You know me and embroidery hoops. I love them. I love finding them at thrift stores. My collection was building up so it was time to use them! This time I used a big one, a small one, and an oval one to create a rustic-meets-modern interpretation of pumpkins to form a wreath for our front door.
I was inspired by the twine striped pumpkins on my front porch.
- Embroidery hoops in different shapes and sizes. Use a large one as the “anchor”, plus two smaller ones to layer on top. I’ve already wrapped one of them, which I will show you below.
- Yarn and twine. I used jute twine in natural and in green (you could use green yarn), butcher’s twine, and orange yarn.
- Glue gun
- Whoa, is that all the supplies I used? Usually there’s so much more!
Basically you will wrap all three embroidery hoops completely, embellish them with a contrasting yarn or twine, and then add the green up top as the stem. You secure the yarn/twine simply by tying knots. At the end, you use hot glue to layer the embroidery hoops together. If you’d like more details, here you go!First, I’ll go over how I cover the embroidery hoop completely with twine. Separate the two rings from each other, and tie one end around one of the rings. Leave a length of about 2 inches at the end. You’ll tie the other end to this when you finish.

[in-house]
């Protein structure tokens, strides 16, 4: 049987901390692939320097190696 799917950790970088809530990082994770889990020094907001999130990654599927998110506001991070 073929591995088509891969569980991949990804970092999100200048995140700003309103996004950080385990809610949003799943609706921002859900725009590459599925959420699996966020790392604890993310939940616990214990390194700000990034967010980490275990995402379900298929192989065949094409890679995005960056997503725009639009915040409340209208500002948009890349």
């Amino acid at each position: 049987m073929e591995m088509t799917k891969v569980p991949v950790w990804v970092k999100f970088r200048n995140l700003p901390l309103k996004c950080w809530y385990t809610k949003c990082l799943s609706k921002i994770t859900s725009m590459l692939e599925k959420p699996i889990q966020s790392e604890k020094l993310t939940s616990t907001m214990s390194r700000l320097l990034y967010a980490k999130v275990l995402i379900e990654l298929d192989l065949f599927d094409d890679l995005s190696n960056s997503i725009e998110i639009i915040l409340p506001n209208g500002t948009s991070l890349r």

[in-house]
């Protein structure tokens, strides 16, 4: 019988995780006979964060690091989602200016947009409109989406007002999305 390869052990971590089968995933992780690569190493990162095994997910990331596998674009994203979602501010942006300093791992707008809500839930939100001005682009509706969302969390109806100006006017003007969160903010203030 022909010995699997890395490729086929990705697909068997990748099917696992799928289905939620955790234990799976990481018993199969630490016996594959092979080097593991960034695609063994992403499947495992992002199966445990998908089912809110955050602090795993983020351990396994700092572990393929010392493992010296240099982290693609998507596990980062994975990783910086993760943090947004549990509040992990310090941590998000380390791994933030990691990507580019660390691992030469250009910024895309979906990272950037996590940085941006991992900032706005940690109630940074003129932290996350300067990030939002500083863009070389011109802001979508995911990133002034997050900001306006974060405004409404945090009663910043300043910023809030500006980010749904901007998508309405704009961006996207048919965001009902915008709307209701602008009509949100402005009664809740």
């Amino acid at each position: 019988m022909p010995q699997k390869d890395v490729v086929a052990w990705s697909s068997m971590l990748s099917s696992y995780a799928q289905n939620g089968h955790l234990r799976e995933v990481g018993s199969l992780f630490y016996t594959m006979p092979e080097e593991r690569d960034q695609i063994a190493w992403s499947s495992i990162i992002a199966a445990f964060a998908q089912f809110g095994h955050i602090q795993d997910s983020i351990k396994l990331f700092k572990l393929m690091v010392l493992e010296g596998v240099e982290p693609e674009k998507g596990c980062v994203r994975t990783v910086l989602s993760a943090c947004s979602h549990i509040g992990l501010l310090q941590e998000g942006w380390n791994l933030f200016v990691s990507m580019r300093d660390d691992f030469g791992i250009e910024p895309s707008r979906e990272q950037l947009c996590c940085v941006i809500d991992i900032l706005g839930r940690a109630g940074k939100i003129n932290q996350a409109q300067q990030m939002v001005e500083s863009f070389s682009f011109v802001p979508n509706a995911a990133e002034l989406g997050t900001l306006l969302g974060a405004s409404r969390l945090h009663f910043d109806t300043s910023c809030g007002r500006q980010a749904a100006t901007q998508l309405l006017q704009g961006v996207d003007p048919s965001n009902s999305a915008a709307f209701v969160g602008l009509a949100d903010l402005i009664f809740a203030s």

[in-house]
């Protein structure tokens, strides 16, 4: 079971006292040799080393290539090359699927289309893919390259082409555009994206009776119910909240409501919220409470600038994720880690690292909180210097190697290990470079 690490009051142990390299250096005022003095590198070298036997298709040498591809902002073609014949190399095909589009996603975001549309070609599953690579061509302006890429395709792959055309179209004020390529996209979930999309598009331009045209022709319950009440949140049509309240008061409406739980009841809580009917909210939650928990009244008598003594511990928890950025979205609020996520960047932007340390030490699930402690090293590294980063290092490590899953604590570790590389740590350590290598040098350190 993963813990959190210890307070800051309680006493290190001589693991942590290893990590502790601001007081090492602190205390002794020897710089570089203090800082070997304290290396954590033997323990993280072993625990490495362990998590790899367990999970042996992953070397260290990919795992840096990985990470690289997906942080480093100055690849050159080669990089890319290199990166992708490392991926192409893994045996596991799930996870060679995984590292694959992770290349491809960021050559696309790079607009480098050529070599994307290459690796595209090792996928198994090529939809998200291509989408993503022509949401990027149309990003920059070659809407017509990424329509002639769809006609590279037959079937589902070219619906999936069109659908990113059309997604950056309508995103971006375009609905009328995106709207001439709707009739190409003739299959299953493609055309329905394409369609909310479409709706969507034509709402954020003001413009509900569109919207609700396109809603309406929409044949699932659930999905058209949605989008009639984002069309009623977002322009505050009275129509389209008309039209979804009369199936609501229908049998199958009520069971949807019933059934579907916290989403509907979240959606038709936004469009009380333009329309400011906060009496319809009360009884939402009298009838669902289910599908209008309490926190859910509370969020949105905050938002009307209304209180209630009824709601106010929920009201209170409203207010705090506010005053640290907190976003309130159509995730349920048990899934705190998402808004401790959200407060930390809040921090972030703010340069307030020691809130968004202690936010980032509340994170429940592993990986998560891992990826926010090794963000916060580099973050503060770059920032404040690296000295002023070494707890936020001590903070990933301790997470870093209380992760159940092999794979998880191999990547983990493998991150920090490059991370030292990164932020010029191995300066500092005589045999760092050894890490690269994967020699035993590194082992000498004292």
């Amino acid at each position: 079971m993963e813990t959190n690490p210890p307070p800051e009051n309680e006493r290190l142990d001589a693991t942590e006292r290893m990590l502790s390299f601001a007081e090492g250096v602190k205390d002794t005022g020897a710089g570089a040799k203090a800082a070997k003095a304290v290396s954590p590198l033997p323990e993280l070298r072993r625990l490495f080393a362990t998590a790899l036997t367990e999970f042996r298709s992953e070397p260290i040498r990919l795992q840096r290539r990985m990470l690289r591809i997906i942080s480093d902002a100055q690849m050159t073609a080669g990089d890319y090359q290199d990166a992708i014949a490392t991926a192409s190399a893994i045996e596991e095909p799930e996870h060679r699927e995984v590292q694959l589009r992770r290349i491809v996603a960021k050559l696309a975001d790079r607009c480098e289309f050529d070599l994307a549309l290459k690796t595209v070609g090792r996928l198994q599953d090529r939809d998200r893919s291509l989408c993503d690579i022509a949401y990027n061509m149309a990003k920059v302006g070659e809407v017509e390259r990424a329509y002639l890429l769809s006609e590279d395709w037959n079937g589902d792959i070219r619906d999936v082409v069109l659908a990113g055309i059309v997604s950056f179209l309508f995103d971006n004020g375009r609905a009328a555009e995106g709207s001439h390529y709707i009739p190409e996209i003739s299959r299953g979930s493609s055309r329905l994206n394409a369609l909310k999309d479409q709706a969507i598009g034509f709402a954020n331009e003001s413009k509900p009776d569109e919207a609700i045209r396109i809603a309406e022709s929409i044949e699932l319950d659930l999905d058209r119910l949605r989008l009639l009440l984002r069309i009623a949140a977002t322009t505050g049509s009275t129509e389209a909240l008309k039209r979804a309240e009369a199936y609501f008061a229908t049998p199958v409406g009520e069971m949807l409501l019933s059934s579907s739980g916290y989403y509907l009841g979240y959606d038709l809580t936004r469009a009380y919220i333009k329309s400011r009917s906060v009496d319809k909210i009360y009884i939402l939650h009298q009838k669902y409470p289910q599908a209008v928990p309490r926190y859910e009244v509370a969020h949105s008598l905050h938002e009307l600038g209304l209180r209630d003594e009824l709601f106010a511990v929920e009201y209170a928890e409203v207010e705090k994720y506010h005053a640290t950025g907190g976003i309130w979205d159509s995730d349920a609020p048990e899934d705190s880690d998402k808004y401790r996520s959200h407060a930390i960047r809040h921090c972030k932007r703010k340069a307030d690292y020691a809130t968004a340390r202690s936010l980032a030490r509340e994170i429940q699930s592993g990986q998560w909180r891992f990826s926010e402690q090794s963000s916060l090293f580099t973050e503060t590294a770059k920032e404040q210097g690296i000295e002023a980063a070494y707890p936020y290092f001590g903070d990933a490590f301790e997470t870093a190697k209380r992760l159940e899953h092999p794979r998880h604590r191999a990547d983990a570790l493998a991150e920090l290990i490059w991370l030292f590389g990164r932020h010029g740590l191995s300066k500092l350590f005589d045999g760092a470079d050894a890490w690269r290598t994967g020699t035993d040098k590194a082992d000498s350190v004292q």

Then put them back together, and start wrapping. The twine ball was pretty small, so I could fit it through the inside of the hoop as I wrapped.When you have wrapped it all, tie that end to the original end, and trim. Try to put the knot towards the back (so just pick a side and call that the back).Then to embellish this hoop, I took some yarn and tied it to the screw up top.Then I wrapped it around at sort of a diagonal, about 1 inch or so apart. Doesn’t have to be perfect. Then when you reach the top, go around the other way, so the diagonals are in the opposite direction. And finish by tying a knot to the first end.For the “stem”, start by again tying the green twine around the screw. Then start wrapping around and around horizontally.Then when you’ve wrapped enough twine around that it’s the same length as the screw, start wrapping over the screw, up and down. This will form the stem and cover the screw, plus the ends of the orange yarn. As you wrap, make sure the length is sticking out, to which you will tie another knot. Trim the ends.All done with the first pumpkin.For the oval pumpkin, I wrapped it in white butcher’s twine, then I thought I’d add orange stripes all around it. So I started on the side of the oval, and tied a knot, leaving a length again. I then wrapped 1 inch or so of orange yarn, then I tucked the end into the last wrap, and pulled it over to tie the knot with the original length from the first knot. Then I made the green stem in the same manner as the first pumpkin.I hope that all made sense! Second pumpkin done. My girls said he looks like he’s wearing a sweater.For the big pumpkin, I covered it with orange yarn. To make things easier, I pulled out a bunch of yarn from my big skein, enough to make a ball about the size of my palm. I didn’t even use half of that, by the way. Then wrapped it with jute twine in just one direction, and made another green stem. Ready to glue everything together. I layered the two small pumpkins on top of the big one.First I glued the small pumpkin and the oval pumpkin together where they meet in the middle. To support the glue while it dried, I stuck a roll of tape underneath. Then I carefully lifted up the parts of the small pumpkins that touch the big pumpkin and applied more hot glue. While I had the hot glue out, I glued down some of the knotted ends of the yarn and twine to neaten things up.All done.This look may not be for everyone, but I love the abstract nature of the wreath, with a little bit of shabby cozy thrown in by the twine and yarn. And I love crafts with minimal supplies that I had at home already, and that I can do while lounging on the couch.